AI for Music in the Creative Industries of China and the UK

Lead Research Organisation: Queen Mary, University of London
Department Name: Sch of Electronic Eng & Computer Science

Abstract

Artificial Intelligence is changing in the Creative Industries from creation and production, protection, distribution, to consumption. The Music Industry is a leading example of a Creative Industry sector embracing AI, and its use of AI impacts and foreshadows other Creative Industries, providing a vibrant and rich ecosystem in which to examine the use and implications of AI. The size of the global Music Industry and the substantially different landscapes of digital music, AI, and culture between the UK and China provide significant opportunities for interdisciplinary long term collaboration building on each countries' different yet complementary strengths.

Two research-industry workshops will be held in London, UK, and Shanghai, China, to examine the increasing role and potential of AI for music in the Music Industry and the Creative Industries in China and the UK. The workshops will build partnerships leading directly to the development of future substantial collaborations between the UK and China in AI and music in the Creative Industries. To achieve this the workshops will map the current landscape of AI for music in the Creative Industries of UK and China, and examine questions including:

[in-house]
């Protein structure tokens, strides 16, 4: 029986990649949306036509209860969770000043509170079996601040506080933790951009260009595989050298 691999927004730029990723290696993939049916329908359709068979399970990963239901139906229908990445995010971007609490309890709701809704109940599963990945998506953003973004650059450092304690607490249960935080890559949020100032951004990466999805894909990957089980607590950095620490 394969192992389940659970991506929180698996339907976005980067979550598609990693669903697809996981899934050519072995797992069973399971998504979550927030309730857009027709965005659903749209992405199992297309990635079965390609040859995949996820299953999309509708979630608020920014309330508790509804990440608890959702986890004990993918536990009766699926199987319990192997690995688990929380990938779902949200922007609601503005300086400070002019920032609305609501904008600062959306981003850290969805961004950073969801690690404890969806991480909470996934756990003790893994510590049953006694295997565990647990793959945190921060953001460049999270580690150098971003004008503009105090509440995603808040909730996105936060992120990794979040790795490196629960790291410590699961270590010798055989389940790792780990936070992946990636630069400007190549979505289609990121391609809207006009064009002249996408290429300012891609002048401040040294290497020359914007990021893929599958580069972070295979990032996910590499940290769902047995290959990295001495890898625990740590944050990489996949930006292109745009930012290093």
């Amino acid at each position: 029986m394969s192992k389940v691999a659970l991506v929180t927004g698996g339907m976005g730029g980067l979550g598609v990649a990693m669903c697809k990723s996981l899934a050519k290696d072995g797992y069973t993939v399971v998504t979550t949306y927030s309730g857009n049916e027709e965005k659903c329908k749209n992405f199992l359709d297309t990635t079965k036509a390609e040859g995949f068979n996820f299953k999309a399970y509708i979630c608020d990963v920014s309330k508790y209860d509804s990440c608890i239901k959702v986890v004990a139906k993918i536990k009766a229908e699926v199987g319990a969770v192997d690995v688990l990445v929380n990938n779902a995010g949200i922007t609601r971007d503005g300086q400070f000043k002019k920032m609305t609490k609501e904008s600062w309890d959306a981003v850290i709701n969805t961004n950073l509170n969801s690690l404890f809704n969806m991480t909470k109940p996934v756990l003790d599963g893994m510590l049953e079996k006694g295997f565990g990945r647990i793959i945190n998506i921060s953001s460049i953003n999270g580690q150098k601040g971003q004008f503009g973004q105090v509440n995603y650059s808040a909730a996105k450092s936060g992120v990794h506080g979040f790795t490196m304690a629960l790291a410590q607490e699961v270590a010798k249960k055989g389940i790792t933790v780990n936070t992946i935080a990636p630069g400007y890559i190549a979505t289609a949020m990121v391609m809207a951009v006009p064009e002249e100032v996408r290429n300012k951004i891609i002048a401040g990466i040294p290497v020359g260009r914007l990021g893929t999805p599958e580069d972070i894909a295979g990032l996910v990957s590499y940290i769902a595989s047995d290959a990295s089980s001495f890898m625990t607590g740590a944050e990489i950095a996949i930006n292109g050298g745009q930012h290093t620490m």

- What can be learnt from AI for music across Creative Industries;
- How data might be shared across sectors, countries, and cultures;
- How IP and business models are affected by AI;
- What skills are needed for AI in Creative Industries;
- How the impact of AI on Creative Industries might be measured.

Planned Impact

Bringing together researchers and industry stakeholders from the UK and China will provide state of the art insights into the current landscape for AI and music. This will provide context for answers to the remaining questions such as what can be learnt from AI for music in the Music Industry and other Creative Industries. The workshops will prioritise which remaining questions have the greatest potential for future partnerships and impact e.g. whether future partnerships would be in the ethics of AI and music, or new business models for AI, etc. This prioritisation of questions leads to prioritisation of which challenges are to be addressed, and which opportunities to be taken. For example, the question of how might large data sets be shared directly responds to the opportunity of sharing data to improve AI creativity, and would involve tackling the challenge in differing regulation and cultural contexts.

Publications

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